Specific Measurable Achievable Realistic Time-bound

Specific Measurable Achievable Realistic Time-bound Ethical Recoded

Purposeful Actionable Continuous Trackable

Frequently discussed Ambitious Specific Transparent

Phase 2 – Reviewing Performance

As much as any ‘job’ in the workday is important to a manager, so is the monitoring of staff members. This should be done regularly and feedback given there and then, as waiting to inform them only exacerbates problems and conversely could lead to performance waning due to a lack of attention being paid to them. This should involve two-way conversations rather than just dictating your thoughts and feelings on how they are performing.

How to review performance?

The best approach is strengths based and the easiest way to do this is in three steps according to Kluger and Nir summarised by the CIPD here.

  1. ‘Eliciting a success story’: Ask the employee to focus on what’s been working well for them, identify a specific instance and expand on it in detail.
  2. ‘Discovering your personal success code’: Get them to explain how they contributed towards this success (and what support they needed).
  3. ‘The feedforward question’: Ask them to reflect on their current priorities and consider how they can replicate this ‘success code’.

Phase 3 – Developing Performance

Action is the key at this point. If you’ve been paying attention to them so far you will realise they are doing some bits good, some ok and some not so good. One train of thought would be to only focus on developing the stuff that’s not so good, others may say focus on making everything good. Personally, my view is minimise significant weaknesses but go full throttle on the things they are already good at.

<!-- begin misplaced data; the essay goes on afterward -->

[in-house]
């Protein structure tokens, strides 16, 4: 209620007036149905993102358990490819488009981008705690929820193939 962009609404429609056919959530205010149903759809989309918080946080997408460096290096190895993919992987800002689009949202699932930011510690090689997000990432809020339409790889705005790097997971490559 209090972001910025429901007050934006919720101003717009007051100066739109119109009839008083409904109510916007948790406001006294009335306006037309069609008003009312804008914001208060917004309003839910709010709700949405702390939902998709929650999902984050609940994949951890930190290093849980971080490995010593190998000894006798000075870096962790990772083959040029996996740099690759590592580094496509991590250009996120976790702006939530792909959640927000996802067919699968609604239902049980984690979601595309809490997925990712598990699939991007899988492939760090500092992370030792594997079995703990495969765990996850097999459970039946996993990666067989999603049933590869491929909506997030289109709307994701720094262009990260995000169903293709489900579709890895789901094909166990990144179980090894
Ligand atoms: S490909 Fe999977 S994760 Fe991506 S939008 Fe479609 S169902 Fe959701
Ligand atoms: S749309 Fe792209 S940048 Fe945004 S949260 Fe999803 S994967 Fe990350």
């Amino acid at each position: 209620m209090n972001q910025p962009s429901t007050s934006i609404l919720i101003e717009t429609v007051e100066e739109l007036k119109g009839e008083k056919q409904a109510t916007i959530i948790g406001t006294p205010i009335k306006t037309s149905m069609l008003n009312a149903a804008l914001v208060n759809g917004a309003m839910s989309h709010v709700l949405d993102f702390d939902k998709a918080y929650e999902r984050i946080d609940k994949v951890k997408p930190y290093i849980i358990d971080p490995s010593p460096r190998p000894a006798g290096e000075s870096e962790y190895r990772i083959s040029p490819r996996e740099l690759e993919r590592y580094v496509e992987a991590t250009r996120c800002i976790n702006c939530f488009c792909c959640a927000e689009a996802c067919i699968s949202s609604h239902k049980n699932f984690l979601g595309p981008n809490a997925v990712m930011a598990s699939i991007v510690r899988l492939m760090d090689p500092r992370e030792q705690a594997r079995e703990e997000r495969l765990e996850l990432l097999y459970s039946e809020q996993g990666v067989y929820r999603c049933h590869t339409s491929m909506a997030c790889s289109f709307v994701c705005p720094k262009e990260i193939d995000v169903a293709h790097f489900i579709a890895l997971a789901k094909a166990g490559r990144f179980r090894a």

How do you develop your staff?

The first way is the easiest and most obvious, have conversations. Engaging in purposeful performance conversations provides the opportunity to talk about their needs and interests and agree a professional development plan.

The professional development plan is where the development needs are documented and organised to help achieve the performance goals. This doesn’t have to be war and peace but should include what the development need is, how it will be measured, when the development will be achieved by and how it will be done. The term professional development plan is often used interchangeably with personal development plan but they do differ slightly, with a personal development plan being centred around a holistic view of improving oneself in general life, where a professional development plan is specific to work.

Other examples of which you can help develop people’s performance include:

  • Peer to peer learning
  • Shadowing
  • Coaching
  • Mentoring
  • Training courses and events
  • Secondments
  • Professional membership
Team Development Session

Phase 4 – Rewarding and Managing Performance

Mark Twain famously said “Action speaks louder than words but not nearly as often”. Whether someone is smashing it out of the park or staring at the sky wondering why they weren’t anywhere but there, you have to do something to either reward performance or make a change.

Rewarding performance has numerous positive effects such as increased motivation, morale, retention and of course increases the likelihood of continuous improvement.

Managing performance that is below expectation should always be dealt with informally in the first instance. However, should sufficient improvements not be made, then you may need to consider formal action to prompt more forcefully that an improvement is needed.